Is nerd culture fragmenting along dominant-minority lines? Will underrepresented voices retreat to their own spaces or continue to push the dialogue forward in fandom’s most populous arenas?
Geek Girls Unite!
One of the most successful "specialty shows" is GeekGirlCon, which just concluded its third annual show this past weekend in Seattle. Though it is oriented toward women as a deliberate strategy, GeekGirlCon in practice represents the very opposite of "separatist" fandom and aims to be an inclusive space where geek dads can bring their daughters and geek moms can bring their sons without the implicit biases that color interactions at other kinds of cons.
Speakers and guests included producer Jane Espenson, comics writers Kelly Sue De Connick and Jan Van Meter, "nerdlesque" impresario Jo Jo Stiletto, educator Christina Blanch (organizer of the hugely successful "Gender in Comics" MOOC), actress Denise Crosby, and many others from all corners of geek culture. Programming featured topics in pop culture, fandom, science and technology, art and entertainment that are rarely discussed in dominant-culture venues.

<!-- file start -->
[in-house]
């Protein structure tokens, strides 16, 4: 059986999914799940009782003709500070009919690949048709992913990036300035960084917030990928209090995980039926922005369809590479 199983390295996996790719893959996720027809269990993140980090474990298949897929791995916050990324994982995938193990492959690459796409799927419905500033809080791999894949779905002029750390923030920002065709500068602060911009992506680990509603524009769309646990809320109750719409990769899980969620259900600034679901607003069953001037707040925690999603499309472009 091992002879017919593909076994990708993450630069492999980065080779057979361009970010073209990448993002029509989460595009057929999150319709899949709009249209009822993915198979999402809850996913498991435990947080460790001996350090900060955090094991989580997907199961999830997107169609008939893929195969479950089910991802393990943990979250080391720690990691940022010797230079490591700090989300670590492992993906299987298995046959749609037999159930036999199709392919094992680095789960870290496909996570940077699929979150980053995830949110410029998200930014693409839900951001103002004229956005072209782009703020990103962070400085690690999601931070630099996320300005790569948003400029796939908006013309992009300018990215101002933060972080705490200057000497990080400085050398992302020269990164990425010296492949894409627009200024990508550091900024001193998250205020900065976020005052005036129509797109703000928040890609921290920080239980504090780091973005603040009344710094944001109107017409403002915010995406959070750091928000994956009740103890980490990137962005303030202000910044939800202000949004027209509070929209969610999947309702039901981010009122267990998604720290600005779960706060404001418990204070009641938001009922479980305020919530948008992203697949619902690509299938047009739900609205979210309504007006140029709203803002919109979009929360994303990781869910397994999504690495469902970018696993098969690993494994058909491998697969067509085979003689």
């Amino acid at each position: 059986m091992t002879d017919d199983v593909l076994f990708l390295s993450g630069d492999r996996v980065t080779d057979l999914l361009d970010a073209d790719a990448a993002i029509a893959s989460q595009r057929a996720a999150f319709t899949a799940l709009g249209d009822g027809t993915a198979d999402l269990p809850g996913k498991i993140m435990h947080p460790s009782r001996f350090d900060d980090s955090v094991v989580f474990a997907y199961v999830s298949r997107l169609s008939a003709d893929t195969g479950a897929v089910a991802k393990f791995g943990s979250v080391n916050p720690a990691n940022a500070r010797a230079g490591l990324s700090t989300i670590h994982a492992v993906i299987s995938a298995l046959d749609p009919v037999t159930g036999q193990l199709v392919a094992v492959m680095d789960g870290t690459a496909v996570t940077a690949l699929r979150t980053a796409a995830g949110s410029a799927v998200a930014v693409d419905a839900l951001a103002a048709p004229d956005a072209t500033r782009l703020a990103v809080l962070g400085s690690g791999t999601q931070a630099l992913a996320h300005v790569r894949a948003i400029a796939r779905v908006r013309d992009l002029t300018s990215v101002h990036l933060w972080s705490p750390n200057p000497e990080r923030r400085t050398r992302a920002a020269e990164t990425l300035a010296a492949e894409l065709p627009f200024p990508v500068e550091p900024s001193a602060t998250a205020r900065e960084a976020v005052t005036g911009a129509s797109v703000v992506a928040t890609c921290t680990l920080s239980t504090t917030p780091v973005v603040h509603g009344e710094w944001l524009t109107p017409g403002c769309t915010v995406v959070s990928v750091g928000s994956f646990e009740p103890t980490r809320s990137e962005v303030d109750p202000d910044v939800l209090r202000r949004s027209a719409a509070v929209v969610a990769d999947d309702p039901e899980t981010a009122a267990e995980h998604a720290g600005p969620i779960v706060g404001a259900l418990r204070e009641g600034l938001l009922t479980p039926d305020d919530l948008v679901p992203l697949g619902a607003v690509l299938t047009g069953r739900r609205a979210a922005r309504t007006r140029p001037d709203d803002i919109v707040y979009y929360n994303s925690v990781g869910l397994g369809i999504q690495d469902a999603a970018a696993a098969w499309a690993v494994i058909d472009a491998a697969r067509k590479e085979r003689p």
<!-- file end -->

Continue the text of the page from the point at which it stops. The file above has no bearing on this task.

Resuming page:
Cosplayers were out in force, many with humorous gender-bending takes on the classics. A room full of exhibitors sold the usual assortment of games, fashion accessories, art, comics and books. There was an artists’ alley, a gaming pavilion, a concert, and even a quiet room for introverts needing a break. Organizers report a complete two-day sellout (about 4000 attendees altogether by unoffical estimate), and anecdotally, I can confirm that a great time was had by all.